As an incoming high school senior, Ms. Park became the youngest member on the team of a for-profit, British-based company developing a product for high-stakes testing environments. "Taking the job was very scary and surreal," she said. "I basically didn't expect anything to come of my comments, so I was very thankful that my manager thought me important enough to put me on his team. Now, students who are blind or have low vision and want to tackle advanced math can do so."
As a high school junior, math classes were a struggle for Su Park, but not for the reasons that you might expect. Ms. Park is blind, yet reading braille wasn't the struggle. The real problem was that the software Ms. Park was using to do her assignments was not properly translating the mathematical equations from print to braille.
In 2015, Pearson Education, one of the leading publishers of academic textbooks and assessments, was in the midst of developing a product called TestNav. Designed for online, high-stakes testing, the product featured a mathematical equation editor, which teachers could use to include complex formulas and questions on their web-based exams. However, the equation editor was not yet accessible to the blind.
Out of "pure luck," as Ms. Park puts it, a teacher of blind students in the Austin area heard that the developers wanted to get students' feedback on their difficulties in a math classroom, and connected them with Ms. Park. As it was, the visitor to Ms. Park's class was the lead developer of the pesky equation editor.
"I told them about the issues that blind students like me were having in math, which was the braille was very incorrect while translating between Nemeth and print, and vice versa," she said. "My teachers didn't know how to write math in braille and the translation software was bad due to various coding issues. I said, 'If you guys could somehow make a program that took advanced math—like Algebra II and up—translated it accurately from print to braille (and back again), and had no little bugs (like the one that might convert superscripts to subscripts), that would be great.`"
Three weeks later, the department manager sent her an e-mail asking if his revised program had correctly translated the quadratic formula into braille. To Ms. Park's surprise, the attached file read perfectly on her refreshable braille display.
"For the next two or three months, we were e-mailing back and forth about the equation editor almost constantly," she said.
Later that spring, the manager, Sam Dooley, asked Ms. Park if she would be interested in an internship, saying: "You know math, you know braille, you know the issues, you're on board."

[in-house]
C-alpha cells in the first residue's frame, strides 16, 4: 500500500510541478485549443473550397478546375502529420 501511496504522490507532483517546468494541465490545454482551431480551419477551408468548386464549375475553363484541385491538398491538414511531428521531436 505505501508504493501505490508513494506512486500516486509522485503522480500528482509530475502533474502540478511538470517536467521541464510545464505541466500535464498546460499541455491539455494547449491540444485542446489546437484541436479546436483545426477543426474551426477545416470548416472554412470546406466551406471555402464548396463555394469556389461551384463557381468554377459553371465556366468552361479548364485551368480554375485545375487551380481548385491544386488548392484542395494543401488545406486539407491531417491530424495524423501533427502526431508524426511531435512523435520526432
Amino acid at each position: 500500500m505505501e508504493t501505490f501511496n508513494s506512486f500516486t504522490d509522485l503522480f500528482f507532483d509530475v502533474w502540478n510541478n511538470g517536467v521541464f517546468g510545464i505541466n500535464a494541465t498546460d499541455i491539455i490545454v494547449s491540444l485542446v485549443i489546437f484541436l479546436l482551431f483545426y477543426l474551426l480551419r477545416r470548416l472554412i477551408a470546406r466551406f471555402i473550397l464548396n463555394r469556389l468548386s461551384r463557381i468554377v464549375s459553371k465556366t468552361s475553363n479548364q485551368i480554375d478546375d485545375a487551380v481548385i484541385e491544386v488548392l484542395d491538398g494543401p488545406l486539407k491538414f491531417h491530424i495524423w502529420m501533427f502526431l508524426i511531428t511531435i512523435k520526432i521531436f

As an incoming high school senior, Ms. Park became the youngest member on the team of a for-profit, British-based company developing a product for high-stakes testing environments.
"Taking the job was very scary and surreal," she said. "I basically didn't expect anything to come of my comments, so I was very thankful that my manager thought me important enough to put me on his team. Now, students who are blind or have low vision and want to tackle advanced math can do so."
It was immediately clear to Ms. Park that her manager was committed to full accessibility even before she set foot in the office. In just six months, Mr. Dooley learned Nemeth braille. He then hand-coded the translation rules found in the Nemeth specifications into the equation editor, and then added hand-generated alternate text so that a user could see both the visual and Nemeth output of the equation editor. After pairing the computer with a refreshable braille display and screen reader, Ms. Park was then able to test the testing software and give feedback accordingly.
Her job was daunting: find every break point for the editor.
"Nine hundred and forty-eight equations were a lot to test," she said. "But the stunning part of it all was just how much coding had gone into those equations... and how much more there was still to do. After testing about 600 equations, I finally began to realize that this program was real. This software finally leveled the playing field for all of us."
Ms. Park had tested all 948 equations—and given feedback accordingly—in just less than two days.
Pearson is making giant developmental leaps in the progress of the TestNav system for braille users. Without divulging too much, Ms. Park offered a sneak peek of insight as to what is to come.
"For now, the equation editor can take QWERTY input from a sighted user and translate it to braille," she said. "At the same time, it can also take braille input from a blind user and translate it into print. While still in the early stages, we expect to have more capabilities soon, as well as a pilot-testing site."
While Ms. Park wasn’t a member of our mentoring program during her internship, she now hopes to give back and assist younger students.
“I hope that I can spread the wonderful support system that I’ve received,” she said.
Mr. Dooley and Ms. Park will present their work at the 2016 CSUN Conference, which is internationally recognized as the premier event for technological innovations that help people with disabilities.